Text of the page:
Perception of reality matters.
This is because perception is reality.
(Ok. Perception is not actually reality. But in so many people’s minds it is.)
They say don’t judge a book by its cover, but we all do that every day.
Race. Class. Gender. Age. Occupation. You name it.
For example, after a few hours of working in a flower bed, my disheveled and grubby looking dad was once asked by a UPS man if “the owners” were home.
“Yes, I’m here.” my dad replied trying to contain a smile.
Like it or not, appearances and perception matter.
Beautiful websites can make an impression on customers, as can beautiful buildings, elegantly designed offices, and well-tailored suits.
However, if the perception is the reality for so many, we can also use that to our advantage.
“The way you carry yourself will often determine how you are treated: In the long run, appearing vulgar or common will make people disrespect you. For a king respects himself and inspires the same sentiment in others. By acting regally and confident of your powers, you make yourself seem destined to wear a crown.”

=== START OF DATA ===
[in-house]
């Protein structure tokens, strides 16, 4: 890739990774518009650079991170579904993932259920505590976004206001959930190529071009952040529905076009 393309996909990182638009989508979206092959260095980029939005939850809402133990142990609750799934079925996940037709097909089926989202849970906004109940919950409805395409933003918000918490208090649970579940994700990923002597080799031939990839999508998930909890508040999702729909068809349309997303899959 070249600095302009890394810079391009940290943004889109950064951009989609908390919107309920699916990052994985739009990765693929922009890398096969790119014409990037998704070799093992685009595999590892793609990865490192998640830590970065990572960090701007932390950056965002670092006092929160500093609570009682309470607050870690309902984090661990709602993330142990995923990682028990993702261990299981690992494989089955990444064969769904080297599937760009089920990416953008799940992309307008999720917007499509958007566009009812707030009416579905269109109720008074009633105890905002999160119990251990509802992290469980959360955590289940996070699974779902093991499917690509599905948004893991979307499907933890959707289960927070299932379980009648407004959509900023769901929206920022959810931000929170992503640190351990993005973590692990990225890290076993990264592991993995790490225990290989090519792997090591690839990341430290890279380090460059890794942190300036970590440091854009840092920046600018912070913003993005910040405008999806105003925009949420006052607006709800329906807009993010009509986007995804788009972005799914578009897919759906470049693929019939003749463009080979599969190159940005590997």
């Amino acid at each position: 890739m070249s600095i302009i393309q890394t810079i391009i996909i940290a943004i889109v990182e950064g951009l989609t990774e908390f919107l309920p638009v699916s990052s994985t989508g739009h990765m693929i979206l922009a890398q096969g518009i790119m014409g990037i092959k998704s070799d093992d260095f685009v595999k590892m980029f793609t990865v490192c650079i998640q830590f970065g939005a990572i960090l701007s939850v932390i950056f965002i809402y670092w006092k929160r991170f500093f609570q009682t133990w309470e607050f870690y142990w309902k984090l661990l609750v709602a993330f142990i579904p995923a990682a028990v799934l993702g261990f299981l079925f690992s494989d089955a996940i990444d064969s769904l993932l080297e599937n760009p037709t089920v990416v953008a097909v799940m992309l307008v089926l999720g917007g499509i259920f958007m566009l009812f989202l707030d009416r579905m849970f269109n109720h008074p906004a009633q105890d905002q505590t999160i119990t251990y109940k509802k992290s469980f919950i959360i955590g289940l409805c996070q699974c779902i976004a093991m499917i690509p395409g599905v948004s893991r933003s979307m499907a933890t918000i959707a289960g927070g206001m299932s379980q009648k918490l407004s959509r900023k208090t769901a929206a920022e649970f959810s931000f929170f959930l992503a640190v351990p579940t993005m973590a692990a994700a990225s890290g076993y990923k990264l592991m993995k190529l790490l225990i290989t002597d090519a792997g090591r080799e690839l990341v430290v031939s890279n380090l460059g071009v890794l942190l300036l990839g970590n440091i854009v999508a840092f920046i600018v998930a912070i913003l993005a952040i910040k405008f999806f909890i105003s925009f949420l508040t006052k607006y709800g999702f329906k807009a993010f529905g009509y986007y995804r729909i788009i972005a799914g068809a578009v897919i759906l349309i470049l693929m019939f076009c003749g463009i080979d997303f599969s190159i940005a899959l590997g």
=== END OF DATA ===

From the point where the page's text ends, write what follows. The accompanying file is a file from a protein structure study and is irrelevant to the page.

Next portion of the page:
-Robert Greene, The 48 Laws of Power (Amazon)
I am not saying you should be a fraud. I am saying you should look, and act like you belong.
- If you are working support and want to one day be a salesman, don’t dye your hair blue and constantly spew profanity.
- If you want to be a department manager, don’t constantly gossip and make yourself the center of petty drama.
- If you want to be the CEO, don’t come to work in jeans with a three-day beard and baseball hat.
The point is this: If people are going to make their perception their reality, you need to act like you deserve their attention.
Do not give them an easy excuse to overlook you.
“I rented offices in West Hollywood. The rooms had floor-to-ceiling windows through which you could see hills and cars moving in the canyons. There was art on the walls, shag on the floors, Perrier in the refrigerators, no expense spared. People judge on first sight, so make those surfaces shine. If you want to be seen as a major, look like a major. As a great man said, perception is reality. As another great man said, You grow into the suit. As a philosophy this means operating on confidence, in the belief that something will happen, that the trick will work, that the backup will arrive with the heavy guns. It’s how America has operated from the beginning.”
-Jerry Weintraub and Rich Cohen, When I Stop Talking, You’ll Know I’m Dead (Amazon)